The complexities of Capital Gains Tax can be challenging to get your head around. We often receive many enquiries, with questions such as…

What is Capital Gains Tax? What do you pay Capital Gains Tax on? Do I have to pay Capital Gains Tax on a property I joint own? Do I have to pay Capital Gains Tax on an inheritance? What is exempt from Capital Gains Tax? What are Capital Gains Tax rates?

Read on for answers to these questions.

What is Capital Gains Tax?

Capital Gains Tax is the tax you are charged on the profit you make from ‘disposing of’* an asset which has appreciated in value. A good example of this is when you buy a house, fix it up and then sell it on for more money than you spent on buying and fixing it up. The profits of this would be taxed and that is Capital Gains Tax.

* Disposing of an asset includes the following:

  • selling it;
  • giving it away as a gift (except inheritance, see below);
  • swapping it for something else;
  • getting compensation for it. I.e. An insurance pay-out if it’s been lost or damaged.

What do you pay Capital Gains Tax on?

  • Property that you don’t live in;
  • Possessions worth more than £6000, cars are exempt from this;
  • Property that you live in, if it’s very large, if you’ve rented part of it out, or if you’ve used it for business;
  • Shares (ISAs and PEPs are exempt from this);
  • Business assets;
  • Cryptocurrency or bitcoin sales in some cases but the rules are complicated and rapidly changing so you should seek more guidance.

Do I have to pay Capital Gains Tax on a property I joint own?

If you joint own something that falls within the categories listed above, then you have to pay Capital Gains Tax on the profits you received from your portion of the sale.

Do I have to pay Capital Gains Tax on an inheritance?

No. Inheritance Tax is normally paid by the estate of the person who has died. However, if you later decide to dispose of the asset, then at that point, you would have to pay Capital Gains Tax.

What else is exempt from Capital Gains Tax?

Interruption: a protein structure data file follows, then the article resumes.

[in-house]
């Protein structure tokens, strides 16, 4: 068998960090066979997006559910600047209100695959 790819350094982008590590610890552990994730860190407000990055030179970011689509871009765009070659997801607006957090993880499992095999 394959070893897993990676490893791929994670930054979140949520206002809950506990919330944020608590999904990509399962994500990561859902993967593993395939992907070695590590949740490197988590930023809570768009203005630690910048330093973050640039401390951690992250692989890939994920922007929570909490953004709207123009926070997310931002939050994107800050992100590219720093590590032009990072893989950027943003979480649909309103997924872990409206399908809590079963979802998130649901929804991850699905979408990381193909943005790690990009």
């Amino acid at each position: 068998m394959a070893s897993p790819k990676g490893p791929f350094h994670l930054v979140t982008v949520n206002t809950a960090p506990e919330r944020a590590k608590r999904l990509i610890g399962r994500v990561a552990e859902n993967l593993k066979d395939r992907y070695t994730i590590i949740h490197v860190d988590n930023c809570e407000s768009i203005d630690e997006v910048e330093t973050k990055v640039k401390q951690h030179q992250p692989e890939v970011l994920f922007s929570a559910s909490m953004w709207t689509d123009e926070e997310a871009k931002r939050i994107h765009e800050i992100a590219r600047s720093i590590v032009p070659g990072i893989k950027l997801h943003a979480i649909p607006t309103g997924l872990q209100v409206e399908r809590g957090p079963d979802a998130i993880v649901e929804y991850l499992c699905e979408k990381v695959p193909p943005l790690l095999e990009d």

• Lottery wins, betting wins or pools wins;
  • UK Government gilds and premium bonds;
  • Gifts to your husband, wife, civil partner or a charity;
  • Any gains that are below the tax-free allowance amount (£12,300 for individuals)

What are Capital Gains Tax rates?

On properties the rates are as follows:

  • No Capital Gains Tax on selling the property which you live in;
  • If you pay a higher rate of income tax, then it’s 28% on the gains from a residential property and 20% from the gains from other chargeable assets;
  • If you pay the basic rate of income tax then the rate is calculated based on the size of the gain, your taxable income and if the gain is from a residential property or other assets. The rules can be quite complicated so it’s best to seek advice.

Some other points to consider in terms of Capital Gains Tax are as follows:

  • If the disposal of an asset is eligible for another form of tax, for example, inheritance tax, then a credit is given to avoid being double charged.
  • Non-UK residents, who remain non-resident for a qualifying time period, are not charged Capital Gains Tax on UK assets
  • Records should be kept as to when the asset was disposed of in order to ensure that the gain is declared in the correct tax year.

The above article answered the following questions: What is Capital Gains Tax? What do you pay Capital Gains Tax on? Do I have to pay Capital Gains Tax on a property I joint own? Do I have to pay Capital Gains Tax on an inheritance? What is exempt from Capital Gains Tax? What are Capital Gains Tax rates?

As you can see, the rules regarding Capital Gains Tax are complicated so it is advisable to seek professional advice. For more details or to discuss further, please feel free to get in touch with our experienced team who will be happy to assist you.

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